Even when growing in light, certain algae (e.g., the green alga Chlamydobotrys) cannot use CO2 as their principal source of carbon and are therefore dependent on the presence of acetate or some other suitable organic compound to fulfill their carbon requirements. This is caused by a defective photosynthetic machinery: although these algae can obtain energy from their photosynthetic activity, they cannot obtain the reducing power to convert CO2 to organic Cell materials.

Many algae that perform normal photosynthesis in the light, using CO2 as the carbon source, can grow well in the dark at the expense of a variety of organic compounds; such forms can thus shift from photosynthetic to respiratory metabolism, the shift being determined primarily by the presence or absence of light. Algae completely enclosed by Cell walls are osmotrophic and dependent on dissolved organic substrates as energy sources for dark growth. However, a considerable number of unicellular algae that lack a Cell wall, or are not completely enclosed by it, can phagocytize bacteria or other smaller microorganisms and thus employ a phagotrophic mode of nutrition as well. It is not correct, accordingly, to regard the algae as an exclusively photosynthetic group; on the contrary, many of their unicellular members possess and can use the nutritional capacities characteristic of the two major subgroups of nonphotosynthetic eukaryotic protists, the protozoa and fungi.

The Leucophytic Algae[edit | edit source]

Loss of the chloroplast from a eukaryotic Cell is an irreversible event, which results in a permanent loss of photosynthetic ability. Such a change appears to have taken place many times among unicellular algal groups with a mixotrophic nutrition, to yield nonpigmented counterparts, which can be clearly recognized on the basis of other Cellular characters as nonphotosynthetic derivatives of algae. Such organisms, known collectively as leucophytes, exist in many flagellate groups, in diatoms, and in nonmotile groups among the green algae. The recognition of leucophytes is often easy, since they may have preserved a virtually complete structural identity with a particular photosynthetic counterpart. In some case, this structural near-identity may include the preservation of vestigial, nonpigmented chloroplasts, as well as a pigmented eyespot. There can be little doubt accordingly that these non-photosynthetic organisms are the close relatives of their structural counterparts among the algae and have arisen from them by a loss of photosynthetic ability in the recent evolutionary past. Indeed, the transition can be demonstrated experimentally in certain strains of Euglena, which yield stable, colorless races when treated with the antibiotic streptomycin or when exposed to small doses of ultraviolet irradiation or to high temperatures (Figure 26.7). These colorless races cannot be distinguished from the naturally occurring nonphotosynthetic euglenid flagellates of the genus Astasia.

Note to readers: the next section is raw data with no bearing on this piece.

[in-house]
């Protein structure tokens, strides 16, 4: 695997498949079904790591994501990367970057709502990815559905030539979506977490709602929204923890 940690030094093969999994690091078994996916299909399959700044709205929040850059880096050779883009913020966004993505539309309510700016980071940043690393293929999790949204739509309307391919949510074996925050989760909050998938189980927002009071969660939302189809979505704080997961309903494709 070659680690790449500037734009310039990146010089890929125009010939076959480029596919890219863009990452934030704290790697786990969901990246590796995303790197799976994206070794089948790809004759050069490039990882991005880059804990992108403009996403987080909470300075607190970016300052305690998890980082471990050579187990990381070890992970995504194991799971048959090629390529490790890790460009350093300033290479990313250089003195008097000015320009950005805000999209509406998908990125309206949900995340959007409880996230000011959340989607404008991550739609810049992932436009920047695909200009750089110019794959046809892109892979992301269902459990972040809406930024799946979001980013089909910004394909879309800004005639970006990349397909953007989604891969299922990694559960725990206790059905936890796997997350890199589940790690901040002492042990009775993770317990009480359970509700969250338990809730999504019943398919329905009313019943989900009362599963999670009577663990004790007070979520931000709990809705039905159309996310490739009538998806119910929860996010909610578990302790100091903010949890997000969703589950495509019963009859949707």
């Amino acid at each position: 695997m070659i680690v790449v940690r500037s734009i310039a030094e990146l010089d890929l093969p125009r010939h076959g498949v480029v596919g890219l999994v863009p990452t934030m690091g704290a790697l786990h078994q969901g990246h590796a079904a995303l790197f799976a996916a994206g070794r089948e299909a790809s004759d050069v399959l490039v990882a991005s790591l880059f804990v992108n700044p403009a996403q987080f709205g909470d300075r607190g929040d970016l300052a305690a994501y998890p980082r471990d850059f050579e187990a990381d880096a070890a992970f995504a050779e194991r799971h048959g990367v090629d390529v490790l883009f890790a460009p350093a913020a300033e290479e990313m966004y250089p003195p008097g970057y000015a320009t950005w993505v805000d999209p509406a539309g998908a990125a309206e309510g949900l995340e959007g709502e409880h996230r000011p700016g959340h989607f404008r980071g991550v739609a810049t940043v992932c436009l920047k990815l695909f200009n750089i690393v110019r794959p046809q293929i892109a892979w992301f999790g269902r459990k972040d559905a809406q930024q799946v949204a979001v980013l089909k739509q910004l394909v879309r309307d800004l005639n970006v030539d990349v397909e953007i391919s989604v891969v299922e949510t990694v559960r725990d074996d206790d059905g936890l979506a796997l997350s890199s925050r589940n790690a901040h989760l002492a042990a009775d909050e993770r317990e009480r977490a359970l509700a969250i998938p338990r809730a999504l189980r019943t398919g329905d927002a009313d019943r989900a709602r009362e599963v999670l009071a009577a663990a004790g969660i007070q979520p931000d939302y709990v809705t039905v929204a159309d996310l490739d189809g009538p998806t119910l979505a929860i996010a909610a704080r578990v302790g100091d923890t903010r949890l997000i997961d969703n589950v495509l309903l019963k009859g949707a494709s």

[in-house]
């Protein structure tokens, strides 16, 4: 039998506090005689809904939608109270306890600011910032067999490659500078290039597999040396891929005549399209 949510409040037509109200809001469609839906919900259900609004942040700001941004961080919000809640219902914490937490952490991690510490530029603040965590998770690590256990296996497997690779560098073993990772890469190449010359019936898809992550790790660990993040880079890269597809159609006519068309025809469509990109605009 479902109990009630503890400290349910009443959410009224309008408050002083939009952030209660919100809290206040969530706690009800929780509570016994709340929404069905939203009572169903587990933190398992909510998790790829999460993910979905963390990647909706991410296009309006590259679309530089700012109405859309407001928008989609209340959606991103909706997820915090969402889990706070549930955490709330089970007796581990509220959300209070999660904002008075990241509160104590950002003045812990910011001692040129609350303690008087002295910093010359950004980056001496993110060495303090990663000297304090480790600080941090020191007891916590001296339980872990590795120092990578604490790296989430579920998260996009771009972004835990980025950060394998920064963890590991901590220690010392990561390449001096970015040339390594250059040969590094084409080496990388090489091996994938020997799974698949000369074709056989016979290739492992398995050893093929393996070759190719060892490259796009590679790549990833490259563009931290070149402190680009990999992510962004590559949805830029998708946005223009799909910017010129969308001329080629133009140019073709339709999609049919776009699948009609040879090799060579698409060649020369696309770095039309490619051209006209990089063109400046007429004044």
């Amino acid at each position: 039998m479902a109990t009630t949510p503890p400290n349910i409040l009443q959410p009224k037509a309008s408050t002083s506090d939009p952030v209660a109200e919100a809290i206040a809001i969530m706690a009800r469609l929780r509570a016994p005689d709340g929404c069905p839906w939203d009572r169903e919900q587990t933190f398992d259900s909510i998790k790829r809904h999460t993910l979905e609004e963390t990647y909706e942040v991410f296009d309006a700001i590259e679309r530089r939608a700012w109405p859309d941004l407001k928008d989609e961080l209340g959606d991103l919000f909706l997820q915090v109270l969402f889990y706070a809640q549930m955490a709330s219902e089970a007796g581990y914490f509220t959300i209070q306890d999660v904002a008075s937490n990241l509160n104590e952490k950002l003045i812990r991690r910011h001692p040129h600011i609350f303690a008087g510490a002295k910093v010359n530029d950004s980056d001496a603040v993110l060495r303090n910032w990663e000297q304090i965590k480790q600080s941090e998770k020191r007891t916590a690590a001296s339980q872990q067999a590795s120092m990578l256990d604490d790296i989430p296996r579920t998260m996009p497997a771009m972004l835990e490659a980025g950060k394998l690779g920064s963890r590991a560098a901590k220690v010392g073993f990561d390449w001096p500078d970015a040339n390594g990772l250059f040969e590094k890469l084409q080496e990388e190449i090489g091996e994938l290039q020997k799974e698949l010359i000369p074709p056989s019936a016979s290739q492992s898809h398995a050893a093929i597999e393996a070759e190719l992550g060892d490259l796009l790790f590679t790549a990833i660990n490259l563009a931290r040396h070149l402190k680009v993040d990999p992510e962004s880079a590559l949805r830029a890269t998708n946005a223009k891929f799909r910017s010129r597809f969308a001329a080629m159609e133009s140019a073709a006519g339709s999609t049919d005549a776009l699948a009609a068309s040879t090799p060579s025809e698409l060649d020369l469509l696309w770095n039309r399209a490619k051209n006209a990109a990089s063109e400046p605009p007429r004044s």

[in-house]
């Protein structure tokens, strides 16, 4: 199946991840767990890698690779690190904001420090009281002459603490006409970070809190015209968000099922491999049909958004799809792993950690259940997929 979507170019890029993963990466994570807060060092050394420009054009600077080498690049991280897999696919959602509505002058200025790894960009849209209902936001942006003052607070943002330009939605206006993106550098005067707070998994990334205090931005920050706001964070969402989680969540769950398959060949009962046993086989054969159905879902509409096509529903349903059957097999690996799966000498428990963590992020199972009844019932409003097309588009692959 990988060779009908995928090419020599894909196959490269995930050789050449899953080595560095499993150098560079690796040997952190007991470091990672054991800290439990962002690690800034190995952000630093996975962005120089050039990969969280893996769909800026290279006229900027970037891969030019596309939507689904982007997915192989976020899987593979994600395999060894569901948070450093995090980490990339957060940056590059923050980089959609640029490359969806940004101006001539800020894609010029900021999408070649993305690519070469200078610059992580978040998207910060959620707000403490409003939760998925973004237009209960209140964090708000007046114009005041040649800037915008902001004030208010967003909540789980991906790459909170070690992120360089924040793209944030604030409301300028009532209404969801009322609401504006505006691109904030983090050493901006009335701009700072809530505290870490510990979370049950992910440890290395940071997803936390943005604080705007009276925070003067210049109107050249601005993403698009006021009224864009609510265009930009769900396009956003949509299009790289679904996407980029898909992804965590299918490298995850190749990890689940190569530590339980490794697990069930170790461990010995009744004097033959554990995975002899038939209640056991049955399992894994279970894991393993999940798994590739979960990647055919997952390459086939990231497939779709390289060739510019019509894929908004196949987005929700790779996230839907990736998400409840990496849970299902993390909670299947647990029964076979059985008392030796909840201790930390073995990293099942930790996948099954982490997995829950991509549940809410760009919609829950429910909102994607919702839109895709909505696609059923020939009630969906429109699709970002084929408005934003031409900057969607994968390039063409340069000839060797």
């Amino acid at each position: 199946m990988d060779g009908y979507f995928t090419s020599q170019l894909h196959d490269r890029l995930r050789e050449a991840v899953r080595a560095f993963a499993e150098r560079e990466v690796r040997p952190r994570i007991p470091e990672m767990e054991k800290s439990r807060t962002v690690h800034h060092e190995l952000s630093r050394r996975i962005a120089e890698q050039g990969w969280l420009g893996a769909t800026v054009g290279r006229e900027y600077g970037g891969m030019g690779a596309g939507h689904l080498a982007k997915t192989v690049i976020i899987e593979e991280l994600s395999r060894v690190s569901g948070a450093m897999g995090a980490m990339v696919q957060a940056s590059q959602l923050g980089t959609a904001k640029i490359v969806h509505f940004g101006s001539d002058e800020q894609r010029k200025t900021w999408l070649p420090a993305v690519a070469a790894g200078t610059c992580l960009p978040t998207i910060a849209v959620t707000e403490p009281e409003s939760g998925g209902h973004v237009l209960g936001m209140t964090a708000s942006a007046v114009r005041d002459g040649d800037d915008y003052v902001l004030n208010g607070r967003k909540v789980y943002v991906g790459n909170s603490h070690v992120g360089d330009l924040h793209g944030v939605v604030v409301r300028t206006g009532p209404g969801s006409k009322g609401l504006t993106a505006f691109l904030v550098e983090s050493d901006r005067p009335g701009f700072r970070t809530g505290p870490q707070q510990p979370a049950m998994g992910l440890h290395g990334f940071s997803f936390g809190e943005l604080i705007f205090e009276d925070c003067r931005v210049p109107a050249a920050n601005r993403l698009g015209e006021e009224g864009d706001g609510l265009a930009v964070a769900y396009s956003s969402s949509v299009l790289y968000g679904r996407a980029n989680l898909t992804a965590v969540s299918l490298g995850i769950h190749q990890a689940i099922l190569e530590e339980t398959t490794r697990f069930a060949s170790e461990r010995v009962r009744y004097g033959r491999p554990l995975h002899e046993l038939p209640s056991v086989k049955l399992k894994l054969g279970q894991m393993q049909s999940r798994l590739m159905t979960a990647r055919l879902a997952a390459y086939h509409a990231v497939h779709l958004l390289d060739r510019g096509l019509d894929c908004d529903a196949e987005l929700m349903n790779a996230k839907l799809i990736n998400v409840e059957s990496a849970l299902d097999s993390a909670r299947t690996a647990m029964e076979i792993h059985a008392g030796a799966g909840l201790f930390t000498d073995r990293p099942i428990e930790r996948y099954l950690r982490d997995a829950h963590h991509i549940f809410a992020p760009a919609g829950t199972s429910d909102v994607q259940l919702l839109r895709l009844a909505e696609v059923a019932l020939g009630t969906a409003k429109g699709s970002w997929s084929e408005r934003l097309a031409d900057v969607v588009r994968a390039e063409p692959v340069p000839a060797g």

The classification of the leucophytes raises a difficult problem. In terms of the Cell structure, they can be easily assigned to a particular division of algae, as nonphotosynthetic representatives, and this classification is no doubt the most satisfactory one. However, since they are nonphotosynthetic unicellular eukaryotic protists, they can alternatively be regarded as protozoa by zoologists. The leucophytes accordingly provide the first and by far the most striking case of a group, or rather a whole series of groups, which are clearly transitional between two major assemblages among the protists.

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Authors Patman
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Language English (en)
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Created September 18, 2008 by Jim Miller
Modified March 31, 2024 by Irene Delgado